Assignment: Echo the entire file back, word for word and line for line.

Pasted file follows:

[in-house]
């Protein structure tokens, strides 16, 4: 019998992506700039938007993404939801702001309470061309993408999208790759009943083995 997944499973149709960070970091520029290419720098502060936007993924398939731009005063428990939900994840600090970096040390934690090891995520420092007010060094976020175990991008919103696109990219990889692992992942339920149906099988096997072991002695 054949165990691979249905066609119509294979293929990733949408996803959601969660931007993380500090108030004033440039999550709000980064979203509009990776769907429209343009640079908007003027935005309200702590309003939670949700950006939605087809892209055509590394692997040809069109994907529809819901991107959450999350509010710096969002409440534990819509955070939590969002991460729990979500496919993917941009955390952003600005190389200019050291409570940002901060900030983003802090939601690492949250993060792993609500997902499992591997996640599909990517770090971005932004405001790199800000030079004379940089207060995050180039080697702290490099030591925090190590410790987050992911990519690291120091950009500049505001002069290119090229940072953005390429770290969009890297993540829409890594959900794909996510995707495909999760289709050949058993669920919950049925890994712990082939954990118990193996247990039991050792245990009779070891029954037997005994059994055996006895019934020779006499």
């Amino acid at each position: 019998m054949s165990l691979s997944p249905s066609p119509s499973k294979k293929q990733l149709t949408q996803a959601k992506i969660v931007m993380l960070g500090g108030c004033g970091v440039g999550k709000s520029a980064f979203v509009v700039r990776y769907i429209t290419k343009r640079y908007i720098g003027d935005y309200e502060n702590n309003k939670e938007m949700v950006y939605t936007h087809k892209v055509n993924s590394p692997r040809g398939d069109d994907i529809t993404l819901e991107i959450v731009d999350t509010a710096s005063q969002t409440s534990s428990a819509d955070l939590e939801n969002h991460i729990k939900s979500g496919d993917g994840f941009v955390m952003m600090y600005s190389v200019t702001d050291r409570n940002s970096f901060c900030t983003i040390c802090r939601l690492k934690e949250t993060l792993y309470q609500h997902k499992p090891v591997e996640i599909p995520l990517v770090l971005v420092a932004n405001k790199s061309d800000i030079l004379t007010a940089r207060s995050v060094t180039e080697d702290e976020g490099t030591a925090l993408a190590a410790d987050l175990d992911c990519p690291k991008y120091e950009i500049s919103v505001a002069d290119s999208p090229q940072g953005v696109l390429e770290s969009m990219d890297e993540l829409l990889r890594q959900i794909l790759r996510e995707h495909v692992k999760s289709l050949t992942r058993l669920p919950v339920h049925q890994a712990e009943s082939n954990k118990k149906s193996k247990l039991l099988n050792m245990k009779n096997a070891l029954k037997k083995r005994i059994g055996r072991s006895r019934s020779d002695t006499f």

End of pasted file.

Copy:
[in-house]
């Protein structure tokens, strides 16, 4: 019998992506700039938007993404939801702001309470061309993408999208790759009943083995 997944499973149709960070970091520029290419720098502060936007993924398939731009005063428990939900994840600090970096040390934690090891995520420092007010060094976020175990991008919103696109990219990889692992992942339920149906099988096997072991002695 054949165990691979249905066609119509294979293929990733949408996803959601969660931007993380500090108030004033440039999550709000980064979203509009990776769907429209343009640079908007003027935005309200702590309003939670949700950006939605087809892209055509590394692997040809069109994907529809819901991107959450999350509010710096969002409440534990819509955070939590969002991460729990979500496919993917941009955390952003600005190389200019050291409570940002901060900030983003802090939601690492949250993060792993609500997902499992591997996640599909990517770090971005932004405001790199800000030079004379940089207060995050180039080697702290490099030591925090190590410790987050992911990519690291120091950009500049505001002069290119090229940072953005390429770290969009890297993540829409890594959900794909996510995707495909999760289709050949058993669920919950049925890994712990082939954990118990193996247990039991050792245990009779070891029954037997005994059994055996006895019934020779006499």
């Amino acid at each position: 019998m054949s165990l691979s997944p249905s066609p119509s499973k294979k293929q990733l149709t949408q996803a959601k992506i969660v931007m993380l960070g500090g108030c004033g970091v440039g999550k709000s520029a980064f979203v509009v700039r990776y769907i429209t290419k343009r640079y908007i720098g003027d935005y309200e502060n702590n309003k939670e938007m949700v950006y939605t936007h087809k892209v055509n993924s590394p692997r040809g398939d069109d994907i529809t993404l819901e991107i959450v731009d999350t509010a710096s005063q969002t409440s534990s428990a819509d955070l939590e939801n969002h991460i729990k939900s979500g496919d993917g994840f941009v955390m952003m600090y600005s190389v200019t702001d050291r409570n940002s970096f901060c900030t983003i040390c802090r939601l690492k934690e949250t993060l792993y309470q609500h997902k499992p090891v591997e996640i599909p995520l990517v770090l971005v420092a932004n405001k790199s061309d800000i030079l004379t007010a940089r207060s995050v060094t180039e080697d702290e976020g490099t030591a925090l993408a190590a410790d987050l175990d992911c990519p690291k991008y120091e950009i500049s919103v505001a002069d290119s999208p090229q940072g953005v696109l390429e770290s969009m990219d890297e993540l829409l990889r890594q959900i794909l790759r996510e995707h495909v692992k999760s289709l050949t992942r058993l669920p919950v339920h049925q890994a712990e009943s082939n954990k118990k149906s193996k247990l039991l099988n050792m245990k009779n096997a070891l029954k037997k083995r005994i059994g055996r072991s006895r019934s020779d002695t006499f």